• mischievous •
Part of Speech: Adjective
Meaning: 1. Troublesome, playfully naughty, prankish. 2. Causing intentional insult, harm or injury, as mischievous interference.
Notes: Today's Good Word is the adjective of mischief, another example of F becoming V before a suffix containing an S (see also wife : wives, knife : knives). Look out for the pronunciation: the accent remains always on the first syllable. It falls on the same syllable in the adjective as it does in the noun from which mischievous is derived, mischief [mis-chif]. Do not let the I slip around behind the CH and add an additional syllable (NOT mischevious). Also, avoid the noun mischievousness; it requires four syllables to say what you can say in two with the original noun mischief.
In Play: Mischief is generally the domain of children: "When a mischievous little boy sitting behind her tied knots in Winnie's hair, she later dropped a lizard down the neck of his shirt." Since it is difficult to draw the line between childhood and adulthood, we sometimes see it in adults: "Raoul smiled mischievously when the boss asked who had put the goldfish in the water cooler."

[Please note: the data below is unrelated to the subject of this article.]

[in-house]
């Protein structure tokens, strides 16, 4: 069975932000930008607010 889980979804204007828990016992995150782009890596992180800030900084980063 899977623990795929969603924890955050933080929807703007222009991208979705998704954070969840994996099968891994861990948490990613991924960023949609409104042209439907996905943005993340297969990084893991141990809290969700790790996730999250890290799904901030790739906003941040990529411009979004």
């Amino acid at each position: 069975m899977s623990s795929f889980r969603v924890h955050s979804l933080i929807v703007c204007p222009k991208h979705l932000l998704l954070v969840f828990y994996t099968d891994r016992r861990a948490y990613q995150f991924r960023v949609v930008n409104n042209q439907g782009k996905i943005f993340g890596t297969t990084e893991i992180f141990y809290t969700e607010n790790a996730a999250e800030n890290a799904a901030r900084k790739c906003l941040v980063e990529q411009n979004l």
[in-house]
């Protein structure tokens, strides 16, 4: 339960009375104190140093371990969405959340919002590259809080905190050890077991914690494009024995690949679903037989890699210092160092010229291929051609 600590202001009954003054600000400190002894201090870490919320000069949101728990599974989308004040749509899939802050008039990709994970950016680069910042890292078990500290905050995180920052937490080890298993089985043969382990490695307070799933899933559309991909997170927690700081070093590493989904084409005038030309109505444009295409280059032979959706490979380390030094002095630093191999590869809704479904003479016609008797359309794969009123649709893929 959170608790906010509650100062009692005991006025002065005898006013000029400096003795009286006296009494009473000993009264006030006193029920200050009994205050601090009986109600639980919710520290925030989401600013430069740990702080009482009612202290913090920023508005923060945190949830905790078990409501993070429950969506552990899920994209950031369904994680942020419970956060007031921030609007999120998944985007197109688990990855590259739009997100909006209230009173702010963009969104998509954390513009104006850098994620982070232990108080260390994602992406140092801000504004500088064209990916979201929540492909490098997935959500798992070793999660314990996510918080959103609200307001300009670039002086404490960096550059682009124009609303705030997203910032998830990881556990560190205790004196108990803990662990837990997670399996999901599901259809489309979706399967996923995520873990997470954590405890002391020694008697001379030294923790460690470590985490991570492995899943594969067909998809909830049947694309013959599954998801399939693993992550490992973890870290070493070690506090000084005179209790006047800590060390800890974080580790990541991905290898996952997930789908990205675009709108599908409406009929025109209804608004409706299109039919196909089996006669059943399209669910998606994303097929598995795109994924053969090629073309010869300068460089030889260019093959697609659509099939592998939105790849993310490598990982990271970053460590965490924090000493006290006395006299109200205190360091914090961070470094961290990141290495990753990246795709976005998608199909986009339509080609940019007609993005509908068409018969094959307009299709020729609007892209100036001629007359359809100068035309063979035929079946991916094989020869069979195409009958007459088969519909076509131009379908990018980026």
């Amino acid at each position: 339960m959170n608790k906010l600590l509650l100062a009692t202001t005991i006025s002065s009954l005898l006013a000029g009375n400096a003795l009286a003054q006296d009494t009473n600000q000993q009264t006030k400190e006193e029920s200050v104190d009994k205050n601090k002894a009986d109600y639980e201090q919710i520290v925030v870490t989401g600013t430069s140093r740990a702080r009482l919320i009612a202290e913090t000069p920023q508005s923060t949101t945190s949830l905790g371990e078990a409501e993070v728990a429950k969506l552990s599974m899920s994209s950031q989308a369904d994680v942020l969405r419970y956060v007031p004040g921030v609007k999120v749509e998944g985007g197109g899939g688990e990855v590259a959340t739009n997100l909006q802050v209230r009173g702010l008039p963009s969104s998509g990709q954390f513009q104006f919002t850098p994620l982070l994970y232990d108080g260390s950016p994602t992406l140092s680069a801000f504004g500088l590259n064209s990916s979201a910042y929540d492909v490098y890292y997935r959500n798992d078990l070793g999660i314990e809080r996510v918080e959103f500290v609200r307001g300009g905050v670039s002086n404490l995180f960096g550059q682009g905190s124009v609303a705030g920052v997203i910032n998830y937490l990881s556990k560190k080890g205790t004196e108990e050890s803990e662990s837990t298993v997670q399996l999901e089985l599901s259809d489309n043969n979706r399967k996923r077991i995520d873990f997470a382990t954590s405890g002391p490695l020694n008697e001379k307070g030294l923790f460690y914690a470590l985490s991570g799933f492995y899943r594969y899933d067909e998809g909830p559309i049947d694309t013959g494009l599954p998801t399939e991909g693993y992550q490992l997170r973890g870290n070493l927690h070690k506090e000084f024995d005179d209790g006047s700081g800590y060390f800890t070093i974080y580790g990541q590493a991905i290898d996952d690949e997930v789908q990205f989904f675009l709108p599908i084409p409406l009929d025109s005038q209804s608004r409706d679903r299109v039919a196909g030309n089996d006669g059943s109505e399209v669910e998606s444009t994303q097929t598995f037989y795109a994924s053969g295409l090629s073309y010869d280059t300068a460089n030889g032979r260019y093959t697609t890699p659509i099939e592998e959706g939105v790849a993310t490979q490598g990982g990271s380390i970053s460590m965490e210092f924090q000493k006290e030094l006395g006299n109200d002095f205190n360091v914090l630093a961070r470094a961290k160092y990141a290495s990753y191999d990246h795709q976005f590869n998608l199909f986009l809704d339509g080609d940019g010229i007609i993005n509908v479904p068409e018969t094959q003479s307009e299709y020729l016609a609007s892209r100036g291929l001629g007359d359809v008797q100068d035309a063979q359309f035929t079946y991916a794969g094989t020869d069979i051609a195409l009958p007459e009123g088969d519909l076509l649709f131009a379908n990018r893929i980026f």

Word History: Today's Good Word was borrowed from Old French meschief "misfortune", the noun from meschever "to end badly". This verb is made up of mes- (later mis-) "badly" + chever "to come to an end, occur". If this word seems to contain chief, that is because it does. French chever was derived from Vulgar (Street) Latin capare "to come to a head" from the noun caput "head". The Latin root is visible in a host of English borrowings, including capital, (de)capitate, capo, the head of Mafia family, borrowed a little later. French converted this word into chief, chef, and chapitre, borrowed by English as chapter. (We are very happy that Robyn E. Rishe uses her head to come up with delightful suggestions like today's Good Word.)
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